CommCore Blog and News

Communication Tactics in Politics v. Business: What Might Work for One, May Spell Disaster for the Other

With so many channels of communication available, organizations have to be aggressive to be heard above the digital din. Public relations, corporate, brand and advocacy communicators have become more active – and in some cases more assertive – when engaging target influencers and communities. But should the same tactics be used when waging a political campaign versus a brand campaign?

It may well come down to how you perceive credibility and differing public standards.

First, credibility. We advise corporate clients that speaking early, honestly and openly elevates credibility. But after you speak, it’s the subsequent action – what you’re actually doing – that builds credibility and trust more than words. A corporate brand can’t build trust simply by claiming this virtue. A brand that actually engages, listens, and then delivers on a specific brand promise has something real to talk about. On the other hand, in politics, candidates often try to avoid what’s real by “selling” the image of a person and his/her ideas, and ducking details that might offend a particular constituency. Many voters judge politicians by what they think they stand for based on slogans, advertisements and carefully calibrated messages.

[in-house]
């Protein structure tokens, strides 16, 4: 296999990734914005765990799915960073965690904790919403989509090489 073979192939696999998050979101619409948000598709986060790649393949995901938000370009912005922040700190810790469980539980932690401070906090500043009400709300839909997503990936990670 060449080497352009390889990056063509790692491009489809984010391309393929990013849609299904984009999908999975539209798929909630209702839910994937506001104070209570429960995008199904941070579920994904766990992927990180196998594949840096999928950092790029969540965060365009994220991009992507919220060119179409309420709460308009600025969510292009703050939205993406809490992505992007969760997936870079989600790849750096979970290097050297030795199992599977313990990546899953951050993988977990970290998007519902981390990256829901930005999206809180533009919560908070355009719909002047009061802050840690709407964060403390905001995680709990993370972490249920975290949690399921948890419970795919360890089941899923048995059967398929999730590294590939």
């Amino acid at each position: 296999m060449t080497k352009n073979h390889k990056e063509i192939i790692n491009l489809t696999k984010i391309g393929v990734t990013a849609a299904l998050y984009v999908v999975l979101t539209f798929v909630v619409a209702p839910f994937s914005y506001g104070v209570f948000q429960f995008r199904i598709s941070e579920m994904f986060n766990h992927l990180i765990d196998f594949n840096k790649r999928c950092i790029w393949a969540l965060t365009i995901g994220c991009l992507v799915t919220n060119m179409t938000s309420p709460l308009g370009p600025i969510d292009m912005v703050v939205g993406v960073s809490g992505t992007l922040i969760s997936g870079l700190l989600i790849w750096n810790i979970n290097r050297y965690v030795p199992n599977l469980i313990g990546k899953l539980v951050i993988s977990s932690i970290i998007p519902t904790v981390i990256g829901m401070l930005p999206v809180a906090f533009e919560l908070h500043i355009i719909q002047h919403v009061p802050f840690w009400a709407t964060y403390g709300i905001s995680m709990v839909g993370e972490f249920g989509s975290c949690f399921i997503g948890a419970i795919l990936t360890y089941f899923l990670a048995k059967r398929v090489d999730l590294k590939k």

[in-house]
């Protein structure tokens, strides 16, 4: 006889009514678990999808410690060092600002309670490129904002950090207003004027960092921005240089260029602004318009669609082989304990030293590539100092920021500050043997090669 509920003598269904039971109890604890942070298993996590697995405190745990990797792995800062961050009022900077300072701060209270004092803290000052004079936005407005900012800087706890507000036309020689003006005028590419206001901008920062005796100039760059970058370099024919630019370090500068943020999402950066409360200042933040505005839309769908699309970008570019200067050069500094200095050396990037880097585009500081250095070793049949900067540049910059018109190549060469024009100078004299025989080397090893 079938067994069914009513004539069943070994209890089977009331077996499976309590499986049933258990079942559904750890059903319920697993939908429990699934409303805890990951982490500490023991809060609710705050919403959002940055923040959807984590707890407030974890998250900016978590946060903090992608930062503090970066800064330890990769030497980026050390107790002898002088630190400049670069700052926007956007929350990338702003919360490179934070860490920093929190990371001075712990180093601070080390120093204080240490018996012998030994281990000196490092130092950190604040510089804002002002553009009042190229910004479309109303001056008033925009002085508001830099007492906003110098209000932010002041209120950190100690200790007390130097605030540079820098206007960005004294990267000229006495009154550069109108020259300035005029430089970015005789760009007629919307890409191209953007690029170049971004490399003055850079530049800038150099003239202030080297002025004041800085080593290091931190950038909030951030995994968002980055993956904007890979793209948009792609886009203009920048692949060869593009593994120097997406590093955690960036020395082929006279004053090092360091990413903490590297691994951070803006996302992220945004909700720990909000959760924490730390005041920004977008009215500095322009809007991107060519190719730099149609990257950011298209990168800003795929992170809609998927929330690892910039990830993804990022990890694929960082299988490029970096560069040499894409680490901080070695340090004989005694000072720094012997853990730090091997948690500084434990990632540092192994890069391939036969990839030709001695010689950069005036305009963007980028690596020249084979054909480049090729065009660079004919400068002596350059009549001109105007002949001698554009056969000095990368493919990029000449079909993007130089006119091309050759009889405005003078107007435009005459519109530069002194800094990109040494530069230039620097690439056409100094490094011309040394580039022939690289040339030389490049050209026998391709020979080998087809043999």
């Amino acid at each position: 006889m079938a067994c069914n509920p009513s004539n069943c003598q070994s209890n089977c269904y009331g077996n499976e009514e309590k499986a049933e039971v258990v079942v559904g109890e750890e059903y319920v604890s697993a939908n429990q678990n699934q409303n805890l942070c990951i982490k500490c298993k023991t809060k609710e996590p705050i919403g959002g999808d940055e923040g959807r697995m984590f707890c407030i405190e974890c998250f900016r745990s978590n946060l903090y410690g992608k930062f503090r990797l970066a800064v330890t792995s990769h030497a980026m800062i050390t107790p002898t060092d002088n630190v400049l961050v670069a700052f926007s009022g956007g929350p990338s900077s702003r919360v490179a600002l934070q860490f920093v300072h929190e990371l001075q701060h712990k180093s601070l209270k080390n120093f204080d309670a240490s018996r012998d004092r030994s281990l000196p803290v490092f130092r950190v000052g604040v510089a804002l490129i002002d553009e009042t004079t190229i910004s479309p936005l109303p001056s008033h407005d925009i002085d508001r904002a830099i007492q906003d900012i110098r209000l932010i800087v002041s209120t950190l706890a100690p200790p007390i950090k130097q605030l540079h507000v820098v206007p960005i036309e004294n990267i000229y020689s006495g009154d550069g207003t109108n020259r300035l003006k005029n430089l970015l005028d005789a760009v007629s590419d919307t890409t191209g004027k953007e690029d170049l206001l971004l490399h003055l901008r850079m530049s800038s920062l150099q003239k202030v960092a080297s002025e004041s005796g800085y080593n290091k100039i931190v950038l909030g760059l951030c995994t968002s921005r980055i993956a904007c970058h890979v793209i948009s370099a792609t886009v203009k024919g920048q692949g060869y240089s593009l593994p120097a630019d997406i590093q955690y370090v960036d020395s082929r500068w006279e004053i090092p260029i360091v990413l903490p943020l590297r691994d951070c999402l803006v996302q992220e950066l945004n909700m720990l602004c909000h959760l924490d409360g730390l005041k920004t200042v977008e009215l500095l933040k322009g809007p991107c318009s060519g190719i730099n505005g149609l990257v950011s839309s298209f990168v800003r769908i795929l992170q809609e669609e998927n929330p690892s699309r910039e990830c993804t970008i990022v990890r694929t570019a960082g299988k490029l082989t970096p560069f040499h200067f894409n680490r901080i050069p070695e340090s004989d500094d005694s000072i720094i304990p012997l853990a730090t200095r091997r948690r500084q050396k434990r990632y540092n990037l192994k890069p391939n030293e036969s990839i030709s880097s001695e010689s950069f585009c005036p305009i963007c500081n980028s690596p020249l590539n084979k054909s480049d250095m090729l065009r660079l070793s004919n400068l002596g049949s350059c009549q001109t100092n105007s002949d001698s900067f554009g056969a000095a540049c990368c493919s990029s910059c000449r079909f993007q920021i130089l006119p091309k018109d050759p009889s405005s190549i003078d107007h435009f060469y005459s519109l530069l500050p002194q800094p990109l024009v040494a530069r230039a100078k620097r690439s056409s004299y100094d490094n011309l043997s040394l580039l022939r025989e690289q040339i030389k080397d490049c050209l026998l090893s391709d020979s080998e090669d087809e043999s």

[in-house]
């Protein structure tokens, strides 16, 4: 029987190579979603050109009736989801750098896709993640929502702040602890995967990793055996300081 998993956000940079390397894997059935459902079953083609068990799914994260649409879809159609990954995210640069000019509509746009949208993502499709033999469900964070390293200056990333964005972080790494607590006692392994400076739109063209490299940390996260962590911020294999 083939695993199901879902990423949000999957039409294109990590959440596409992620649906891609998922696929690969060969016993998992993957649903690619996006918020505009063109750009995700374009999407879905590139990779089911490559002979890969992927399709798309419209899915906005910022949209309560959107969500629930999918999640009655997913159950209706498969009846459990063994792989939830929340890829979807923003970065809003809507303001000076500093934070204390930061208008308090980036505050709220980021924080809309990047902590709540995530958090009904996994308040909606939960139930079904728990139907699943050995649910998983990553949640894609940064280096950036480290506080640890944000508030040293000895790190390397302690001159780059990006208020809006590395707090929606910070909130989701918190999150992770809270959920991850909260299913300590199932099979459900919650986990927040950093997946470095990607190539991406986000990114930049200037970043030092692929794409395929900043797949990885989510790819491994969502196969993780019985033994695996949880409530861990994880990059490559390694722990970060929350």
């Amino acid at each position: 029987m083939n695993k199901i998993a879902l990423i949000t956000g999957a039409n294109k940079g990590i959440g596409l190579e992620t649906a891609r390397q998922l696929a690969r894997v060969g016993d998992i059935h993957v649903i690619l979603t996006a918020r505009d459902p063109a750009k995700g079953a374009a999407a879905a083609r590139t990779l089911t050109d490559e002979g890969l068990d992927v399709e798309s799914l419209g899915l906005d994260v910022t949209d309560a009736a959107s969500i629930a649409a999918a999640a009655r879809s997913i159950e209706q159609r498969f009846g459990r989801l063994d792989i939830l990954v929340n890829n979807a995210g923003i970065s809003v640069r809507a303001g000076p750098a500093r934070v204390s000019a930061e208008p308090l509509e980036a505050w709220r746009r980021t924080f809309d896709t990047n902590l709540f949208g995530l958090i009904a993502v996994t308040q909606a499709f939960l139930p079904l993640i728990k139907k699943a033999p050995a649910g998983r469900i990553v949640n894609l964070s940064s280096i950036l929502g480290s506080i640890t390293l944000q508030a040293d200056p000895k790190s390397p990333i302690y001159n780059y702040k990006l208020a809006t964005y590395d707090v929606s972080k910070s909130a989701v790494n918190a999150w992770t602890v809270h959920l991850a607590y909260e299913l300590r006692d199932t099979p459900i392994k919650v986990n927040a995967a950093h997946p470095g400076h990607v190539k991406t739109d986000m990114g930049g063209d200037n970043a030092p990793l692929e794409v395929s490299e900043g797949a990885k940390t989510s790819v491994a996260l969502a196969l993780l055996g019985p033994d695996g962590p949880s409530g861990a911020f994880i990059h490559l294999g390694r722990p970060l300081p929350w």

Second, differing public standards. While trust is at all-time-lows for both politicians and business leaders, it seems that the bar is set lower for the politicians. Less is expected of them. Ironically, more is forgiven of them – especially if you share some of their perspectives on big issues. It seems that we the people have a high tolerance for politicians waging nasty, negative attacks on their opponents. Business leaders and brands are held to a different and higher standard. Brands need to take the high road and while they can be aggressively competitive, it has to be about your own brand attributes, not the competitors’ deficits.

So, what can corporate brand communicators learn from the political world? Mostly, do not borrow the same tactics and remember:

  • “Campaign” means a wholly different thing in the corporate world then it does in politics
  • Bashing never works when trying to elevate a corporate brand
  • You cannot “tell” your public to trust you, you must speak of doing – and build trust through actions

We would like to hear your views on:

  • Corporate vs. political campaigns
  • Does bashing ever work in the corporate arena (other than making advertisers happy)?
  • What’s the best way to communicate trust?

We’ll share responses on our blog this month.

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